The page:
As usual, the US TAG’s consulting wing is openly rejecting its ANSI-mandated obligations. Once again, the consultants are refusing to consider input from stakeholders, in violation of the ANSI-accredited rules of procedure for the US TAG 176.
The obligation of the US TAG to represent “all affected US constituencies” is not only hardcoded into the rules, it is in line with the ISO principles and WTO regulations that require ISO standards to be developed in an open and transparent manner, by consensus, and with the input of all possible affected stakeholders. In addition, doing so is mandated by ISO Code of Ethics (emphasis added):
As providers of solutions to business, government and society, ISO and its members recognize that it is imperative to conduct activities in an ethical manner that deserves the confidence of all parties involved in standardization and of the general public.
In fact, the notion of representing all stakeholders appears in so many ISO and WTO documents, I can’t even list them all. Perhaps ANSI President Joe Bhatia said it best when he testified before the US Congress in 2012:
The key to our nation’s continued success on the global stage is to make sure that all U.S. stakeholder needs and voices are taken into account.
What it means, though, is that US TAG members don’t get to decide who their constituents are.
Meet Julie Congress, of Oriel Stat-A-Matrix, who thinks she’s above all that. Ms. Congress believes she gets to decide which of her constituents can contact her, and which can’t. She doesn’t feel obligated to adopt the official position of ANSI and that she can contradict its CEO, Bhatia. In response to an email sent by me on behalf of standards users, to the US TAG membership, wherein I urged all members to exercise their right to vote in the upcoming TAG elections, Ms. Congress made this request:
Please delete me from your email contacts. I do not wish to be contacted by you Mr. Paris.
I’m not sure what was so offensive about urging TAG members to vote, but something about that idea apparently irked her. But just as for fellow TAG consultant Richard Vincins of Emergo Group, who made a similar request a while back, I reminded Ms. Congress of her obligations under those ANSI rules:
As an official US representative you don’t have a choice. ANSI rules require you to consider input from “…all affected U.S. constituencies (companies, government agencies, organizations [non-profit or educational institutions]), consultants, and individuals.” If you disagree, you are in violation of those rules, and must step down.
You can no more refuse a stakeholder or member of the public from providing input than an Ambassador can refuse emails from citizens, or a school board member can refuse talking to parents.
You can ignore the feedback or delete it, but you can’t refuse it.
Please note that last part, where I made it clear that Ms. Congress can blow off the feedback — that’s her right — but she can’t refuse getting it. To which Ms. Congress said, in effect, “go fuck yourself.” Or, rather:
Right. Still. Please. Lose. My. Email.
Yes, the little periods were part of her sentence construction. Have a look:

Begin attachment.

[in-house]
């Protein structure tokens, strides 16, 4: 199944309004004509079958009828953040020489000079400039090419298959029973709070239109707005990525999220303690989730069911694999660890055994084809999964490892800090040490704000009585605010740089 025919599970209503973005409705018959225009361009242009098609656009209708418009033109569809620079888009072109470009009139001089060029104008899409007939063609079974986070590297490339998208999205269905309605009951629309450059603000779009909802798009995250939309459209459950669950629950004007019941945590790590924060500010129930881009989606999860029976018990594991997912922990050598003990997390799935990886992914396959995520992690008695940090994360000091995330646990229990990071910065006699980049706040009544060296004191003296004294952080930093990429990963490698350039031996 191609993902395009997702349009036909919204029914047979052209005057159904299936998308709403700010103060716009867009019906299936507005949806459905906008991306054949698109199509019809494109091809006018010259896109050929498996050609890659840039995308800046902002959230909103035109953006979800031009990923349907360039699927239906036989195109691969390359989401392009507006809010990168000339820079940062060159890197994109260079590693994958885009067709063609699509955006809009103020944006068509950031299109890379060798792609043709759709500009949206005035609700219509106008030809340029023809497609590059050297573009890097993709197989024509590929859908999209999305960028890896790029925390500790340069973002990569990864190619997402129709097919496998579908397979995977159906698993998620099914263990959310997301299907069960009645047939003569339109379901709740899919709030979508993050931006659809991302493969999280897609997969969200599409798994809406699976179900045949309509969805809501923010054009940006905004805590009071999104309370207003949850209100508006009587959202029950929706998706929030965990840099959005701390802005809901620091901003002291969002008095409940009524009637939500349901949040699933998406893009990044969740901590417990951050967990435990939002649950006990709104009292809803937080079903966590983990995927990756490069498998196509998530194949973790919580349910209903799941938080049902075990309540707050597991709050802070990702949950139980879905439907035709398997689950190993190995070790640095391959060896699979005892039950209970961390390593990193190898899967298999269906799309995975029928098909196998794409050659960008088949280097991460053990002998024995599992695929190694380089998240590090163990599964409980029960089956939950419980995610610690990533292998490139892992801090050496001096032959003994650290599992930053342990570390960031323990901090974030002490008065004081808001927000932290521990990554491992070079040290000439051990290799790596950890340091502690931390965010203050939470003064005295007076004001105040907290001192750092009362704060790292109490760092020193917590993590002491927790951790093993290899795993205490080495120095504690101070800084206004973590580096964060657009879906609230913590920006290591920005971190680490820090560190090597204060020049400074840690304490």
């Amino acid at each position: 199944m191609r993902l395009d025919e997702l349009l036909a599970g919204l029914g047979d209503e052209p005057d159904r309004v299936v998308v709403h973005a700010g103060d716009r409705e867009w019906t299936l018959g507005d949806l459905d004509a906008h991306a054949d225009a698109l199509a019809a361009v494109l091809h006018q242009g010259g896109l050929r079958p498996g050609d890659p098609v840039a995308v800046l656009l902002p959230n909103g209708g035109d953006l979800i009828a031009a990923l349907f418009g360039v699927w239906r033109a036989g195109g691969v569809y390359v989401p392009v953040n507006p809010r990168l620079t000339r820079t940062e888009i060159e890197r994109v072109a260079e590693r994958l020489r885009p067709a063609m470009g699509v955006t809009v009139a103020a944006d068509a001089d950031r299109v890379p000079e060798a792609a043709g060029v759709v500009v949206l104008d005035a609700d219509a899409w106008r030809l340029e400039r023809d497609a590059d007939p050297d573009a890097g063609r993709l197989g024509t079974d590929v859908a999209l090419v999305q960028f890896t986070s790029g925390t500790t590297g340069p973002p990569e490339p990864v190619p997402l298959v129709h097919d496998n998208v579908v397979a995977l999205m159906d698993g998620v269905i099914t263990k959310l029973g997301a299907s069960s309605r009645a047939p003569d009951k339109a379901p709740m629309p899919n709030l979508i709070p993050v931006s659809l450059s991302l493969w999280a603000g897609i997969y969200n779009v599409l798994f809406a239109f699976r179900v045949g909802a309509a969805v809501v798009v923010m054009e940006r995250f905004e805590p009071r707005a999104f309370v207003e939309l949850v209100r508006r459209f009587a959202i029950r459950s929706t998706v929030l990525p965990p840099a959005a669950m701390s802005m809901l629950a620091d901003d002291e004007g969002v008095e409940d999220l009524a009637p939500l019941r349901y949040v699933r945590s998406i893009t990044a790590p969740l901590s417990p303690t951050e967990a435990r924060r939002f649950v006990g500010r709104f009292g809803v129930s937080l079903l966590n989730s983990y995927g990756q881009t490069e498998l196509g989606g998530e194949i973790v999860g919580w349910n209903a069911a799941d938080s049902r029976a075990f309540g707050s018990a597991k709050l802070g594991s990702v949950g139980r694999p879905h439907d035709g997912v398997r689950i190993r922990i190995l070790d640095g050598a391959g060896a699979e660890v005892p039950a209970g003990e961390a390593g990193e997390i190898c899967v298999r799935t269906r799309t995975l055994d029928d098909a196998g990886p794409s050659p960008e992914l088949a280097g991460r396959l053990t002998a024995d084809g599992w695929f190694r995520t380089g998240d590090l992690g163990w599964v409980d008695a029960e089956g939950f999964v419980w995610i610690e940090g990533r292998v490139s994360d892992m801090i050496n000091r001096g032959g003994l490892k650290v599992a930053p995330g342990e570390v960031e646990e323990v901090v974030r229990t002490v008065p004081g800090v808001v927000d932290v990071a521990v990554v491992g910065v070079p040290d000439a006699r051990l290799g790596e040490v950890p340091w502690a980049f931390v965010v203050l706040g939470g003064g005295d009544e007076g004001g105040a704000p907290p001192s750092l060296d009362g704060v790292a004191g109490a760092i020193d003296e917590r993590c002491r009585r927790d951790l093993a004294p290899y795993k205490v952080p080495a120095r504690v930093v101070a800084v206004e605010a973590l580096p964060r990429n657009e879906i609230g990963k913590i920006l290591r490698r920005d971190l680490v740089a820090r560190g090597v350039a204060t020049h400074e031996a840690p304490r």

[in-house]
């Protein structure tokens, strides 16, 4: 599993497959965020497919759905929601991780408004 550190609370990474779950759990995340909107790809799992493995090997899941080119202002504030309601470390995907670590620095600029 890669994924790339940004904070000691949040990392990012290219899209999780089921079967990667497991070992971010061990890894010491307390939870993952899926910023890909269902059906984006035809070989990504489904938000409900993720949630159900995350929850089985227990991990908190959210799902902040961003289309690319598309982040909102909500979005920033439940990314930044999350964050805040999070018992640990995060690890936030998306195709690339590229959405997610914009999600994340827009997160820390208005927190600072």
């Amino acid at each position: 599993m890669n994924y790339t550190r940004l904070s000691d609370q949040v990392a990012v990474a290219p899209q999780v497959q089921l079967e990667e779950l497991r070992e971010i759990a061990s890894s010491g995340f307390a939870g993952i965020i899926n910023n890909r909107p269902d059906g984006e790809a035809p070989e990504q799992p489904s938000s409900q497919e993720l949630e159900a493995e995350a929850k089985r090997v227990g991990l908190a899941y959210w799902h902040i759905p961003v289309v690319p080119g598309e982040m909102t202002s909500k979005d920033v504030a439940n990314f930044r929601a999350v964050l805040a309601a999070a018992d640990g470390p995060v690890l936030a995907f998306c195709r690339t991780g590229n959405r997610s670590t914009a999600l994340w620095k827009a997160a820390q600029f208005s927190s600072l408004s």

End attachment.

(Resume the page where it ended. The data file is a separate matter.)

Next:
This comes less than a day after I had an hourlong phone call with incoming(?) TAG Chair Craig Williams on the problems facing the TAG, due to it being overrun with consultants using the TAG to promote their practices. I explicitly told him that the consultant wing doesn’t care about users, and then Ms. Congress blissfully sends me an email making my case for me. And – because they think they are above any and all possible repercussion – she puts it in writing. I don’t think it’s possible to create bigger idiots than this.
Ms. Congress, natch, promotes the hell out of her role on the TAG, making sure she ties it to her both her roles in Oriel Stat-A-Matrix and her private firm, JC Quality Consulting. Consultants use the TAG credential to boost their standing with potential clients, unaware that the TAG is suffering from overall distrust and loathing, and those bragging about being a part of it aren’t doing themselves any favors. It’s like boasting about being the first ebola patient.
But worse still is how the current Alka Jarvis-led US TAG leadership thinks this behavior is just fine. In fact, they assert that members not only don’t have to answer to stakeholders, they have a right to anonymity from those stakeholders. The leadership thinks that not only can consultants use the TAG for their own personal marketing efforts, they should have the right to do so in secret. Does anyone other than the TAG leadership think that sounds healthy?
We’ll see if Williams steps up to the challenge of neutering the special interests and improving end user participation in the TAG, if he gets elected. Meanwhile, feel free to drop Ms. Congress’ boss, Alan Marash of Oriel Stat-a-Matrix, an email telling him you think her behavior is abhorrent. Click here.
About Christopher Paris
Christopher Paris is the founder and VP Operations of Oxebridge. He has over 30 years' experience implementing ISO 9001 and AS9100 systems, and is a vocal advocate for the development and use of standards from the point of view of actual users. He is the author of Surviving ISO 9001 and Surviving AS9100. He reviews wines for the irreverent wine blog, Winepisser.